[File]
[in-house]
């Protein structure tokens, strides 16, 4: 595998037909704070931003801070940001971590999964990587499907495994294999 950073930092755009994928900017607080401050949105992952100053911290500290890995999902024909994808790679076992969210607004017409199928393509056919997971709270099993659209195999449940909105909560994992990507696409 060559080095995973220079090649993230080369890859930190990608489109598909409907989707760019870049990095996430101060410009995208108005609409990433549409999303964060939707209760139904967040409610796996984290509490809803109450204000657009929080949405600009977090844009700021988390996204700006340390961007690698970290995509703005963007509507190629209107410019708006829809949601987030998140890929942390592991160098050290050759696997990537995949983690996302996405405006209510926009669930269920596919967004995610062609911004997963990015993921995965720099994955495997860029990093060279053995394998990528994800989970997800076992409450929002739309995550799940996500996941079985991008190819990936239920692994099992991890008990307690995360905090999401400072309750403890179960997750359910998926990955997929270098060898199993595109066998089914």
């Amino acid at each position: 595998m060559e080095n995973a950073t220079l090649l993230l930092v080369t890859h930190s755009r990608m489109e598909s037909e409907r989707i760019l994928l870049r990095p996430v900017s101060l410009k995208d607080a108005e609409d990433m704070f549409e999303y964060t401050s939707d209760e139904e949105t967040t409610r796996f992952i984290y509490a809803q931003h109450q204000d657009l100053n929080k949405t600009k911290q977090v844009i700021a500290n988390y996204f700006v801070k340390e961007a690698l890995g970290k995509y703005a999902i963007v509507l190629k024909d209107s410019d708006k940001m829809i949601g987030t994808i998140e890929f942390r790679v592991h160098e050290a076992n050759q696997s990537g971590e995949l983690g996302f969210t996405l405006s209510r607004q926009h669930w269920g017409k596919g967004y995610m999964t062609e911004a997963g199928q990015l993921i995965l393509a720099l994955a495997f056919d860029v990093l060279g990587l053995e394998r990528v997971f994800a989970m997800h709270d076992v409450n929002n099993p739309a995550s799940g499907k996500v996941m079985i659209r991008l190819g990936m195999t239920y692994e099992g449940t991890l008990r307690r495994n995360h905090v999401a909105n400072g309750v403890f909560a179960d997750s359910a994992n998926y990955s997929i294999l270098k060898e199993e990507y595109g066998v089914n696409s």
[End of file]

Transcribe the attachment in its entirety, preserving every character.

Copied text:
[in-house]
């Protein structure tokens, strides 16, 4: 595998037909704070931003801070940001971590999964990587499907495994294999 950073930092755009994928900017607080401050949105992952100053911290500290890995999902024909994808790679076992969210607004017409199928393509056919997971709270099993659209195999449940909105909560994992990507696409 060559080095995973220079090649993230080369890859930190990608489109598909409907989707760019870049990095996430101060410009995208108005609409990433549409999303964060939707209760139904967040409610796996984290509490809803109450204000657009929080949405600009977090844009700021988390996204700006340390961007690698970290995509703005963007509507190629209107410019708006829809949601987030998140890929942390592991160098050290050759696997990537995949983690996302996405405006209510926009669930269920596919967004995610062609911004997963990015993921995965720099994955495997860029990093060279053995394998990528994800989970997800076992409450929002739309995550799940996500996941079985991008190819990936239920692994099992991890008990307690995360905090999401400072309750403890179960997750359910998926990955997929270098060898199993595109066998089914």
């Amino acid at each position: 595998m060559e080095n995973a950073t220079l090649l993230l930092v080369t890859h930190s755009r990608m489109e598909s037909e409907r989707i760019l994928l870049r990095p996430v900017s101060l410009k995208d607080a108005e609409d990433m704070f549409e999303y964060t401050s939707d209760e139904e949105t967040t409610r796996f992952i984290y509490a809803q931003h109450q204000d657009l100053n929080k949405t600009k911290q977090v844009i700021a500290n988390y996204f700006v801070k340390e961007a690698l890995g970290k995509y703005a999902i963007v509507l190629k024909d209107s410019d708006k940001m829809i949601g987030t994808i998140e890929f942390r790679v592991h160098e050290a076992n050759q696997s990537g971590e995949l983690g996302f969210t996405l405006s209510r607004q926009h669930w269920g017409k596919g967004y995610m999964t062609e911004a997963g199928q990015l993921i995965l393509a720099l994955a495997f056919d860029v990093l060279g990587l053995e394998r990528v997971f994800a989970m997800h709270d076992v409450n929002n099993p739309a995550s799940g499907k996500v996941m079985i659209r991008l190819g990936m195999t239920y692994e099992g449940t991890l008990r307690r495994n995360h905090v999401a909105n400072g309750v403890f909560a179960d997750s359910a994992n998926y990955s997929i294999l270098k060898e199993e990507y595109g066998v089914n696409s």